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nachos-eating

I don’t know when it changed. Sometime, a few years ago, people, including Christians, began replacing exclamations like “Wow!,” “Oh my goodness!,” and other printable and unprintable expressions with “Oh my God!” This has not been a helpful change in American Christendom. It saddens and troubles me to hear it said, but it has pulled the drapes back on our religious superficiality. It exposes the reality that many Christians in the United States do not take the idea and the name of the Lord God Almighty seriously. So, to challenge us to deepen our thinking about the Creator and Savior, I am going to admonish Christians to stop using this expression and explain why.

This is the Lord’s third commandment to His people: “You shall not take the name of the LORD your God in vain, for the LORD will not hold him guiltless who takes his name in vain” (Exodus 20:7).1

Perhaps the way the New Century Version translates it will bring it a little closer to home: “You must not use the name of the LORD your God thoughtlessly; the LORD will punish anyone who misuses his name.”2

There’s a little more fear in that rendering, isn’t there?

Now, I know that some readers may balk at this. They will claim that we are not to be subject to fear. Respect God, yes. But fear Him? Not so much. However, it is difficult to ignore truths like these:

“I tell you, my friends, do not fear those who kill the body, and after that have nothing more that they can do. But I will warn you whom to fear: fear him who, after he has killed, has authority to cast into hell. Yes, I tell you, fear him!” (Luke 12:4–5).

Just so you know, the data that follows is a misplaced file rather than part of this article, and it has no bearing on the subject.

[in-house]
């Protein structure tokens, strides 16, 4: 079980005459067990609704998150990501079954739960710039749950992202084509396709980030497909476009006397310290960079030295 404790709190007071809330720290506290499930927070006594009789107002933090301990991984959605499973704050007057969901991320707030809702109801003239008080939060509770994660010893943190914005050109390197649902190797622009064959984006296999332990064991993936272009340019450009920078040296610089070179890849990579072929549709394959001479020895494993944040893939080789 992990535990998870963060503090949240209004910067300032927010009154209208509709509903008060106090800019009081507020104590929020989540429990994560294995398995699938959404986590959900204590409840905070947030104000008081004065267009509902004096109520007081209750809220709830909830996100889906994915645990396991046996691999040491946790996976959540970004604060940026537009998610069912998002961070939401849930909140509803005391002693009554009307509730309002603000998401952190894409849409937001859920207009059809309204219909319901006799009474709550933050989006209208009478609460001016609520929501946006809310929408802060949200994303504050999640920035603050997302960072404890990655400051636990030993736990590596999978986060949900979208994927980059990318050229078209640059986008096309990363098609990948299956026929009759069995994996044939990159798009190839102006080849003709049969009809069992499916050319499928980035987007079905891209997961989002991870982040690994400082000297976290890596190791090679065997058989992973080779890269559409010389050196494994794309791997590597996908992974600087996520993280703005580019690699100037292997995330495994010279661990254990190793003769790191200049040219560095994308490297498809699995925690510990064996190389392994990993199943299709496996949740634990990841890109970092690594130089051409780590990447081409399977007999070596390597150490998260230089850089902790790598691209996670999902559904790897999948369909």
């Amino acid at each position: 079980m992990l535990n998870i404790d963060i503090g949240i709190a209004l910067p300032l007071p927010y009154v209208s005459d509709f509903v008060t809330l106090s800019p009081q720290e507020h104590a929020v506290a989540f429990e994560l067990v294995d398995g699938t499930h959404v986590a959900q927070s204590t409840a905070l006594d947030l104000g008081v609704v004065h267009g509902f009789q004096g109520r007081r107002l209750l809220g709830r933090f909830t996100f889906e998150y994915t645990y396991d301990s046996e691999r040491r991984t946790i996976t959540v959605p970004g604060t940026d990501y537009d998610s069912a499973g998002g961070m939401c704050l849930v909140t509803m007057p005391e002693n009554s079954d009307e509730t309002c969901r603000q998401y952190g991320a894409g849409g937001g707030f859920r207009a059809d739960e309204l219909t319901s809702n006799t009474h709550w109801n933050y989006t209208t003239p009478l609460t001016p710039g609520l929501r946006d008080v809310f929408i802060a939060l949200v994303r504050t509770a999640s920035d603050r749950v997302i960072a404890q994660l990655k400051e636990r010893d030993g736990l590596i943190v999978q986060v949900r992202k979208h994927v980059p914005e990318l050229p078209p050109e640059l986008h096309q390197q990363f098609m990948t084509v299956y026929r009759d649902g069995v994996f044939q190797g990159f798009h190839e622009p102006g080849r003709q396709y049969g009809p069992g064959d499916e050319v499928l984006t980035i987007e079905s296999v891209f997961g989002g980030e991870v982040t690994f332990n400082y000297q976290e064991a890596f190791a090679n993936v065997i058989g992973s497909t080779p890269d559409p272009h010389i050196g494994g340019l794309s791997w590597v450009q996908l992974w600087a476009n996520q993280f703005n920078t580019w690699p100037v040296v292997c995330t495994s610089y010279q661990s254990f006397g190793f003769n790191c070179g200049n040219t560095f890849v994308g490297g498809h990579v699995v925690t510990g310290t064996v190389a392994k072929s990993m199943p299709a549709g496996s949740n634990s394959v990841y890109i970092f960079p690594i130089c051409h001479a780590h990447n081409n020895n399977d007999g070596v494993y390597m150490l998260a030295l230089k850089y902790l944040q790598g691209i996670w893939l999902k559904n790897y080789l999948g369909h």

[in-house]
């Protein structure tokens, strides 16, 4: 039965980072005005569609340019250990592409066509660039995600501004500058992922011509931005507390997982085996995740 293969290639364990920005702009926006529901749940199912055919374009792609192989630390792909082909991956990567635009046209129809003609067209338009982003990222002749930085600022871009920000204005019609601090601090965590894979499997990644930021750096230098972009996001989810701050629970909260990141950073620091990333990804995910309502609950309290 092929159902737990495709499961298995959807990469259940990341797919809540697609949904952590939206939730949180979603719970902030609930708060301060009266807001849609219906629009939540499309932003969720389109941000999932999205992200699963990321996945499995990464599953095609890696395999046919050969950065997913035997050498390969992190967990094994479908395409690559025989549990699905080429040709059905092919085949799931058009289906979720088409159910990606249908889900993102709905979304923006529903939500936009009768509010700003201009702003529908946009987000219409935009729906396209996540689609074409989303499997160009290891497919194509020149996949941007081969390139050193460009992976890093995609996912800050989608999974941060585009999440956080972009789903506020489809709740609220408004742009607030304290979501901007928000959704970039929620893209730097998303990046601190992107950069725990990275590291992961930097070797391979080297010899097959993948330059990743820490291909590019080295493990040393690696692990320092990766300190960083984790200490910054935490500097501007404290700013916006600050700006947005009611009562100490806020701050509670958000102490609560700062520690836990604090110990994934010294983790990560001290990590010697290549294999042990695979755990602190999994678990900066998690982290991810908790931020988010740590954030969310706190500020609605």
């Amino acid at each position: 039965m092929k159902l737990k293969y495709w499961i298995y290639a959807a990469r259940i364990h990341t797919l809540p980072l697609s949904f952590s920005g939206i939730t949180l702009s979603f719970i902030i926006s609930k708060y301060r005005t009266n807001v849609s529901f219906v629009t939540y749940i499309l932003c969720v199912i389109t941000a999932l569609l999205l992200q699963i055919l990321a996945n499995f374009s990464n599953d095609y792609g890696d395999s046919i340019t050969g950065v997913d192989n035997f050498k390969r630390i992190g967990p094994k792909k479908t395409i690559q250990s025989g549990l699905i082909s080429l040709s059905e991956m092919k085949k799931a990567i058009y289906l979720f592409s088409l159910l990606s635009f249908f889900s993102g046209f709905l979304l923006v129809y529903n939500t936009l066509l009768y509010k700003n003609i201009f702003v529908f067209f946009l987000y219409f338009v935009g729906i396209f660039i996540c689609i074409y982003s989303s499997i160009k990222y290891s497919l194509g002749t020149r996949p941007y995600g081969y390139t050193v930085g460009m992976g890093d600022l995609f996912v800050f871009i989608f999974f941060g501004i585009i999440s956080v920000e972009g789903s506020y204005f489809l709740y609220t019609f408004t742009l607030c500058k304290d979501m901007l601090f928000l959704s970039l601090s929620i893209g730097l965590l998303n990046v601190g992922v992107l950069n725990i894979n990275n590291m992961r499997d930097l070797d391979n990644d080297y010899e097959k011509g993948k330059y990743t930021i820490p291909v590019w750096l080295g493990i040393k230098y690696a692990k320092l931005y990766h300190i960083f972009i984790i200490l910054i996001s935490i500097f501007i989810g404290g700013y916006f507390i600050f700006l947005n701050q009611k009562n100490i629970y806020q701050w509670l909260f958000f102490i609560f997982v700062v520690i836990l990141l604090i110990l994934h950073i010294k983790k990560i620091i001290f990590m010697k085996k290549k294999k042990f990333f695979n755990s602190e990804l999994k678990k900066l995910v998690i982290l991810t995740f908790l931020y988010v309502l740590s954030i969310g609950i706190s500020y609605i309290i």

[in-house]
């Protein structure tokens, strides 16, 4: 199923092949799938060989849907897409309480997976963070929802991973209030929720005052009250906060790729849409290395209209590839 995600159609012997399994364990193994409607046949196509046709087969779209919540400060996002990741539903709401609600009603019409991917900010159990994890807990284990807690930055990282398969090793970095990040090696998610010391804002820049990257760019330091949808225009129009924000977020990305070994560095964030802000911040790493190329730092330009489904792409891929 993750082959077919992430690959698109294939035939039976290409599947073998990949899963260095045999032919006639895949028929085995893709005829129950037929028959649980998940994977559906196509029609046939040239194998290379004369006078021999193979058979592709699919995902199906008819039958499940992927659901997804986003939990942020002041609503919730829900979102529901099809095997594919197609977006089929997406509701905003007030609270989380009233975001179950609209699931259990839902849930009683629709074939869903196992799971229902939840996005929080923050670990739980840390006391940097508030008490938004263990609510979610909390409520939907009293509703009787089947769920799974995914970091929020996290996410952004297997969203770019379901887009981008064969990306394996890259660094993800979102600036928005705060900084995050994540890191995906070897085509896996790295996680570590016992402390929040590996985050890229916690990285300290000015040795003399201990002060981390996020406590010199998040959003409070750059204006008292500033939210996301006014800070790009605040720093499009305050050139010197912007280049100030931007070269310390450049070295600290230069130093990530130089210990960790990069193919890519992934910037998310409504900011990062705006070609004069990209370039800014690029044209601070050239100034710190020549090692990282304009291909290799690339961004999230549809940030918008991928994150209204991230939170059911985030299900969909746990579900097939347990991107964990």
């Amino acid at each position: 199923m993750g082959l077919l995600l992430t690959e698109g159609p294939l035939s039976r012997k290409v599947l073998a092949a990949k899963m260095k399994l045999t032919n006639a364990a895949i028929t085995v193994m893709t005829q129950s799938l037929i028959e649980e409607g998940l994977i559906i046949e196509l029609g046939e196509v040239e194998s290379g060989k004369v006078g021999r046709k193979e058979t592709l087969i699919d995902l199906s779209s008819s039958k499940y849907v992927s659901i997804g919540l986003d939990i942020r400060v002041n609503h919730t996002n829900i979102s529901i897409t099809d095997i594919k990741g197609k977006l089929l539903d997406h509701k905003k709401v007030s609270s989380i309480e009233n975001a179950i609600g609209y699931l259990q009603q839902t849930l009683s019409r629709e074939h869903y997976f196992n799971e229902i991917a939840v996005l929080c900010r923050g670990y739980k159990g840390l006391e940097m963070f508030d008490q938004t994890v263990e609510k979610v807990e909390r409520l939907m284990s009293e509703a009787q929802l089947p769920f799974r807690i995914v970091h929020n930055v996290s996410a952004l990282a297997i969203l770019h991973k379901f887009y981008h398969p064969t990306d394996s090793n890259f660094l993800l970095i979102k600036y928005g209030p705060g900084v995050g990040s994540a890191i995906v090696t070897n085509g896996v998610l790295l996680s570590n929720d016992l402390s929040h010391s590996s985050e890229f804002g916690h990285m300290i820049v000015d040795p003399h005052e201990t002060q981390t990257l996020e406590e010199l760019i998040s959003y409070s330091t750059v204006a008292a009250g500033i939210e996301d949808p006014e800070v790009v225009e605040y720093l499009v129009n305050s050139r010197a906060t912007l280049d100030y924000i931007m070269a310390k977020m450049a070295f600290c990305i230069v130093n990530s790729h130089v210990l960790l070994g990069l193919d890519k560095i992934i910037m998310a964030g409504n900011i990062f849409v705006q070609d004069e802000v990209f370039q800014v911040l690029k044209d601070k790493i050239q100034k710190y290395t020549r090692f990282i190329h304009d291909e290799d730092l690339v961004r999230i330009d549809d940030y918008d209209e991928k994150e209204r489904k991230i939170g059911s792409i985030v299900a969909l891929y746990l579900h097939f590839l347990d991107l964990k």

“The fear of the LORD is the beginning of wisdom; all those who practice it have a good understanding. His praise endures forever!” (Psalm 111:10).

“Therefore, my beloved, as you have always obeyed, so now, not only as in my presence but much more in my absence, work out your own salvation with fear and trembling, for it is God who works in you, both to will and to work for his good pleasure” (Philippians 2:12–13).

Both love and fear are characteristics in the lives of those who desire to know God. It is up to believers to find the balance between loving God and fearing Him, but both attributes must be present in a vibrant and genuine Christian life.

Perhaps it appears that I am advocating behavioral legalism when I encourage the cessation of a behavior. Not so. I reject Christian perfectionism and legalism. But I do not reject God’s laws. No, I love God’s laws. They reveal His heart and character. However, His laws are obeyed from the inside out, not from the outside only. We obey because we love Him. This is critical. If love for our God is not our motivation, we become loveless, unmerciful, death-dealing legalists.

God, whose name we toss around so thoughtlessly, created everything that exists. He created the one who takes His name in vain. He is aware of such a person’s heartbeat, each thought, each breath. He knows that obedience to His laws brings life and that disobedience to them, sin, brings spiritual death in some manner or another. He commands us because He loves us. Jesus said, “You are my friends if you do what I command you” (John 15:14). He said this because we do not know how to be His friend. He must tell us.

This same God loves the one who carelessly blurts out His name. He offered Himself in sacrifice for the one who, unthinking, uses His name to express his or her happiness about a plate of nachos. To echo James, “My brothers, these things ought not to be so” (James 3:10).

Let us repent and ask for forgiveness. Let’s think about our Savior and Creator when we speak His name and ask for His help to do so. Let us do all things to please Him.

“So whether we are at home or away, we make it our aim to please him. For we must all appear before the judgment seat of Christ, so that each one may receive what is due for what he has done in the body, whether good or evil” (2 Corinthians 5:9–10).

 

1Unless noted otherwise, all Scripture quotations are from The Holy Bible: English Standard Version. (2016). Wheaton, IL: Crossway Bibles.

2The Everyday Bible: New Century Version. (2005). (Ex 20:7). Nashville, TN: Thomas Nelson, Inc.

Gif courtesy Bing images.

 

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